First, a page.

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They Feed the Hunger for Yesteryears

August 14, 1986|THOMAS K. ARNOLD

SAN DIEGO — On one of his last albums, acid-rock survivor Country Joe McDonald wistfully bemoaned the passing of the tune in, turn on, drop out generation in the song, "Bring Back the '60s, Man."

At the same time, he called for a return to the flower-power values, beliefs and life styles he and his band, the Fish, had so fervently sung about at Woodstock.

McDonald--the fire of the rebellious 1960s still flaring in his eyes--is not the only one who has been doing a fair amount of looking back in recent years.

In the midst of the Impersonal 1980s, the air of nostalgia is thicker than ever. Fading flower children like McDonald, tired of stifling the carefree attitudes of their younger years, are inhaling it in deep, drawn-out breaths. They're letting their hair grow long again, dusting off their old Jimi Hendrix albums and scouting the want ads for Mustang convertibles.

Graying James Deans, knee-deep in six-figure mortgages and college tuitions, are likewise enraptured by the scent of nostalgia, which carries along with it memories of Saturday nights at the drive-in, of chaperoned sock hops and poodle skirts, of flattops, black leather jackets and "Rock Around the Clock."

And still older types--World War II veterans, survivors of the Great Depression--are equally eager to recapture the golden days of Swing, cinema and fashion.

Enterprising businessmen around the world have taken note of all this. Miniskirts from the 1960s, pleated pants from the '50s, and blazers with padded shoulders from the '40s have all made fashion comebacks. The blow-dry look has been replaced with crew cuts and ducktails. New wave bands freely admit that the basis for their sound comes from the simple, innocent rock 'n' roll of the 1950s and '60s.

But to some people, that's not enough. They want the real thing, not imitations: the real fashions, the real music, the real artifacts, signs and symbols of their past.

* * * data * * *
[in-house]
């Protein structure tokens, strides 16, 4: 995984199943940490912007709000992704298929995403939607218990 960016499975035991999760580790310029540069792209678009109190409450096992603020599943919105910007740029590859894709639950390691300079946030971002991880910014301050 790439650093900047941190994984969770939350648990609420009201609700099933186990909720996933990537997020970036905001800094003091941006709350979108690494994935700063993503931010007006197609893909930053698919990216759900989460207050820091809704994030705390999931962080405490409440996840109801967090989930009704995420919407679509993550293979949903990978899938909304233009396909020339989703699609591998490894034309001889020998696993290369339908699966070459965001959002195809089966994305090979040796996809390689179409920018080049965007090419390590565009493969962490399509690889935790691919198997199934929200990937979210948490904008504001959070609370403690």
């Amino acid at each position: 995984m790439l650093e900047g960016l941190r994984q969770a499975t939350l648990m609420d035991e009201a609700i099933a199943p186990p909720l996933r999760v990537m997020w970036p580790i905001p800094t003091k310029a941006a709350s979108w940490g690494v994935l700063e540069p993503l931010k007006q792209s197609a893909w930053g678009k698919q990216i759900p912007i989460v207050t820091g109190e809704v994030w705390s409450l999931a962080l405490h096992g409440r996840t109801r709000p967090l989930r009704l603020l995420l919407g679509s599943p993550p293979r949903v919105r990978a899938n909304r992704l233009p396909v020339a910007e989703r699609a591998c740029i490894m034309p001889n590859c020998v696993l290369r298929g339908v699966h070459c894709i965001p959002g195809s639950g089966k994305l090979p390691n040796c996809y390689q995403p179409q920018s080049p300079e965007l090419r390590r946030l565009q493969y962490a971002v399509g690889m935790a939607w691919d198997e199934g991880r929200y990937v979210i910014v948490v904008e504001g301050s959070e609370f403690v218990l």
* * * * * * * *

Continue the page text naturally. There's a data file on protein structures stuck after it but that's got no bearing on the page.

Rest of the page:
Here are just some of the places around San Diego where that past can not only be relived, but where it has never left.

Miniskirts, Go-Go Boots

Grandma's closet never yielded as many goodies as you'll find at Wear It Again, Sam, one of several vintage clothing stores around San Diego.

A visit to the Park Boulevard store Kristine Anderson has operated for 14 years is a fashion trip through time.

In the front is pop apparel from the 1960s. There are shelves of Beatle boots and racks of bowling shirts, miniskirts, lettermen jackets, sharkskin suits and even a pair of paisley pajamas.

Farther back are racks of clothes from the 1950s--circle skirts and crinolines, pleated pants--and, from the 1940s, wool blazers with padded shoulders and tuxedos with tails.

All the way in the rear are the real old-fashioned fashions: gracious lace, silk and velvet evening gowns from the 1930s; audacious beaded dresses from the 1920s, and, inside glass display racks, flowing Victorian gowns of white lace.

Aside from a few clearly labeled reproductions, Anderson said, everything's original--the result of countless visits to swap meets, auctions, estate sales and manufacturers' warehouses.

The penchant for old clothes, Anderson said, isn't limited to any one age group.

"We get teens who romanticize about the 1960s because so much of the music they listen to is influenced by '60s bands," she said. "We get people who want to make their own personal fashion statement, Baby Boomers who wear old clothes to costume parties, and members of car clubs who want to wear clothes that fit in with their cars."

In most instances, she said, her customers keep coming back because they have found they can purchase the original fashions for a lot less than the reproductions offered at other stores.

"Almost every day, someone asks me when is the fad for old clothes going to be over," Anderson said. "And I always remind them that as long as designers keep stealing from the past--which they do every season--I'll be in business."

Formica Counters, Gravy

At Rudford's Restaurant on El Cajon Boulevard, a real "Happy Days" diner, it's thumbs down on California cuisine--and on California cuisine prices.

For just over four bucks, you can get the Thursday Special: a hearty lunch of roast pork, stuffing, gravy, green beans, mashed potatoes and a salad. It's all made from scratch, and it's brought to your table by a motherly waitress who won't bring you dessert until you've cleaned off your plate.

"We pride ourselves on the home-cooked food and on the homey atmosphere," said Maryanne Carlin, the operations manager. "You don't get that at very many places, and our regulars appreciate us for it."

The world around it may have changed, but Rudford's--a City Heights institution since 1949--hasn't changed at all.

There are the same Formica counters and imitation leather bar stools and booths, the same neon sign that sticks out from the rooftop, the same round windows, the same linoleum floor and many of the same waitresses.

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